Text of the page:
First Black President To Address NAACP Convention
RENEE MONTAGNE, host:
The man who gives the key note address at the NAACP convention today is one of the reasons the group is celebrating. As the country's first black president, Barack Obama's speech has special resonance for the nation's oldest civil rights organization. And joining us to talk about the convention, which is in New York today, is NPR news analyst Juan Williams.
JUAN WILLIAMS: Good morning, Renee.
MONTAGNE: Now, could you also say the fact that America now has a black president marks the end of an era for the NAACP?
WILLIAMS: Well, it really does. You know, clearly if you look back at the history of the NAACP, it was originally an anti-lynching organization. What a different era we live in today. And when you think about all that happened during the 20th century - the NAACP's heyday, Brown v. Board of Education, passage of the Civil Rights Act, the Voting Rights Act - in so many ways the idea that there is a black person now in the White House is really a stunning development that may be the capstone of all that the NAACP has worked for throughout the years.
MONTAGNE: Well, with that in mind, let's play a clip of the group's new leader. He is Benjamin Jealous, 36 years old, the youngest person ever to lead the NAACP. He said what we're going to here in an interview on NPR earlier this year.
Mr. BENJAMIN JEALOUS (NAACP): You know what, I'm looking forward to the NAACP going out of business one day. I am looking forward to us being a post-racial society, because race is a lie based on a lie. But at the end of the day, we can't be post-racial until we're post-racism.
MONTAGNE: Again, NAACP President Benjamin Jealous. And Juan, what is the role of the civil rights organization today?
WILLIAMS: It's very much a difficult concept, Renee, because I think the whole racial dynamic of a country has changed. I mean, you think about the maturation, if you will, of immigrant communities in the United States, the fact that Hispanics are now the largest minority group in the United States, no longer African-Americans. A civil rights organization like the NAACP - then, you know, the question is exactly what role do they play.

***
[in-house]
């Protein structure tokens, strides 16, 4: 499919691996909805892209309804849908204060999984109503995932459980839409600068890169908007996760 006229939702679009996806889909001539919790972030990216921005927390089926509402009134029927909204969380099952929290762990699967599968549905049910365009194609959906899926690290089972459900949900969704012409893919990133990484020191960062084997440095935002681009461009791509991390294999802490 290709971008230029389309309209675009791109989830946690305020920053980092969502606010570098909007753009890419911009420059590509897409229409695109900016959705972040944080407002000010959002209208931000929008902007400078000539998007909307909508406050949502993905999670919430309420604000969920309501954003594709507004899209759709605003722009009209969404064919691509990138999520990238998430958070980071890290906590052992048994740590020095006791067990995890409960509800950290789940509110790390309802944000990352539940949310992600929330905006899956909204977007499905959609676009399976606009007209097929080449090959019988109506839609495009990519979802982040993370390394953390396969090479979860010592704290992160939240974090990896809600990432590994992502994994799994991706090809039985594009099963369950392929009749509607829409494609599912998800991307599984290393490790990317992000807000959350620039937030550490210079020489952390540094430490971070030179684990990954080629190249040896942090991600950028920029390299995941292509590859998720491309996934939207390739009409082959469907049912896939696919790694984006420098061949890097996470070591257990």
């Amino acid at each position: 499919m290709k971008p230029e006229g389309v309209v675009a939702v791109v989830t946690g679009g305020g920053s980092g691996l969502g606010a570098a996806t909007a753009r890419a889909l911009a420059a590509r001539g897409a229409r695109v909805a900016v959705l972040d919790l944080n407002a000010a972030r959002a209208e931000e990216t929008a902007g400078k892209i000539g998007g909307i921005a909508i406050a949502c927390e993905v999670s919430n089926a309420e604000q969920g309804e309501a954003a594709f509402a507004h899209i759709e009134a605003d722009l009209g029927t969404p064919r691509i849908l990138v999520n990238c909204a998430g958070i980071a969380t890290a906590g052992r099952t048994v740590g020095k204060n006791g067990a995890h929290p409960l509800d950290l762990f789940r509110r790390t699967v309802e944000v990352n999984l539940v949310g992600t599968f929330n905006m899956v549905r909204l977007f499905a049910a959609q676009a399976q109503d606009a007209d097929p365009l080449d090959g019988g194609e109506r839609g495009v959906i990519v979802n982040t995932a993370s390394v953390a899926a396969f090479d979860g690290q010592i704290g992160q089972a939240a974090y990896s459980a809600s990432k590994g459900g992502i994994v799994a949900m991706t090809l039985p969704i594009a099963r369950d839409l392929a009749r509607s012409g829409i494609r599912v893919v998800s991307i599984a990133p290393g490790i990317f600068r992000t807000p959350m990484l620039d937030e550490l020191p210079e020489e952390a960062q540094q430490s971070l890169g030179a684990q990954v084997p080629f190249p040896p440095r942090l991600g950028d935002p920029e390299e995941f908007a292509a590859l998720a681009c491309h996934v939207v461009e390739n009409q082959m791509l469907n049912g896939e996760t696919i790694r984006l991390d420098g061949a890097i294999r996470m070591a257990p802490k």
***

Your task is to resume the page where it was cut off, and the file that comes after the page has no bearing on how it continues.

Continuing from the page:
If you look at other groups like the Urban League or 100 Black Men, they tend to focus on specific measures of improvement within the community, and I think they pay specific attention to the class divide that has emerged in the black community, people who have taken advantage of integration and opportunities for education, employment, versus those who seem caught in generational cycles of poverty.
So you know, the civil rights groups today that are really thriving tend to focus on mentoring young people, helping people who are caught in the prison system and especially their families, drug treatment programs; those specific things, Renee, as opposed to general complaints about racism in the society.
MONTAGNE: How would you describe President Obama's relationship to the NAACP?
WILLIAMS: You know, it is somewhat distant. Obviously President Obama did not come up through the NAACP system, either as a young person or as a politician. He really came up as more of what he calls a community organizer, a community activist. He is much more of a person who is, it seems to me, out there working to create the social change, while the NAACP has a history - and I think that's what he's going to celebrate as he speaks today - of what they have accomplished in the past.
MONTAGNE: And what else might be in his message to the group today?
WILLIAMS: Well, you know, it's interesting, Renee, he doesn't usually talk about race because he doesn't think that helps to resolve racial tensions. I think he does not want to be seen as the first black president. He wants to emphasize the idea: he is the president. So when he speaks to a group like the NAACP, he doesn't want to emphasize his blackness. He simply wants to emphasize the notion of how America has changed.
The NAACP, in fact, wanted him to speak at Yankee Stadium and make it this grand setting. He insisted, he wanted it on a smaller scale and he simply wanted to be there to toast them on all that they have accomplished. I don't think he is exactly investested in who they are today or going forward.
MONTAGNE: Juan, thanks very much.
WILLIAMS: You're welcome, Renee.
MONTAGNE: NPR News analyst Juan Williams.